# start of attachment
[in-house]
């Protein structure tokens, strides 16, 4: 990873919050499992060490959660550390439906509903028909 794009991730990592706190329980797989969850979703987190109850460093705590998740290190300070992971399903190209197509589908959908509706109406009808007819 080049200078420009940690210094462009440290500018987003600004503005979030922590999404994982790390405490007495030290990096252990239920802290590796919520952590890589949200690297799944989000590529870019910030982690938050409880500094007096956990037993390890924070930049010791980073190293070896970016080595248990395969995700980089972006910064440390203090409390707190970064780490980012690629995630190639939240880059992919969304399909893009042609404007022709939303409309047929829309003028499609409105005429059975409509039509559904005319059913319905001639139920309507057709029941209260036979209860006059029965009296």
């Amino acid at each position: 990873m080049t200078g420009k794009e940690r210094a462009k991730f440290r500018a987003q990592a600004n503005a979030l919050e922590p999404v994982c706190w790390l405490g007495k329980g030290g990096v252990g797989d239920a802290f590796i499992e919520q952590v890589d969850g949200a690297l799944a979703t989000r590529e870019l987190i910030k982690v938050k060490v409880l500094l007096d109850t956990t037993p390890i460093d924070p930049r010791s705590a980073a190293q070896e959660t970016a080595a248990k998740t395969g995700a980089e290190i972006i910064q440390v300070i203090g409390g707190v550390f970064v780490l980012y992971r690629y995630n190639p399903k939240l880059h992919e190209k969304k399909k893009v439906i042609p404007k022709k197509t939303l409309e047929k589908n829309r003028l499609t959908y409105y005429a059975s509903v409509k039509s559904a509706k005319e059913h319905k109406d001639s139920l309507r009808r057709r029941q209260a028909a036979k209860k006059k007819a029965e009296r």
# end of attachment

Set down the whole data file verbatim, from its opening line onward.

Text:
[in-house]
């Protein structure tokens, strides 16, 4: 990873919050499992060490959660550390439906509903028909 794009991730990592706190329980797989969850979703987190109850460093705590998740290190300070992971399903190209197509589908959908509706109406009808007819 080049200078420009940690210094462009440290500018987003600004503005979030922590999404994982790390405490007495030290990096252990239920802290590796919520952590890589949200690297799944989000590529870019910030982690938050409880500094007096956990037993390890924070930049010791980073190293070896970016080595248990395969995700980089972006910064440390203090409390707190970064780490980012690629995630190639939240880059992919969304399909893009042609404007022709939303409309047929829309003028499609409105005429059975409509039509559904005319059913319905001639139920309507057709029941209260036979209860006059029965009296």
């Amino acid at each position: 990873m080049t200078g420009k794009e940690r210094a462009k991730f440290r500018a987003q990592a600004n503005a979030l919050e922590p999404v994982c706190w790390l405490g007495k329980g030290g990096v252990g797989d239920a802290f590796i499992e919520q952590v890589d969850g949200a690297l799944a979703t989000r590529e870019l987190i910030k982690v938050k060490v409880l500094l007096d109850t956990t037993p390890i460093d924070p930049r010791s705590a980073a190293q070896e959660t970016a080595a248990k998740t395969g995700a980089e290190i972006i910064q440390v300070i203090g409390g707190v550390f970064v780490l980012y992971r690629y995630n190639p399903k939240l880059h992919e190209k969304k399909k893009v439906i042609p404007k022709k197509t939303l409309e047929k589908n829309r003028l499609t959908y409105y005429a059975s509903v409509k039509s559904a509706k005319e059913h319905k109406d001639s139920l309507r009808r057709r029941q209260a028909a036979k209860k006059k007819a029965e009296r």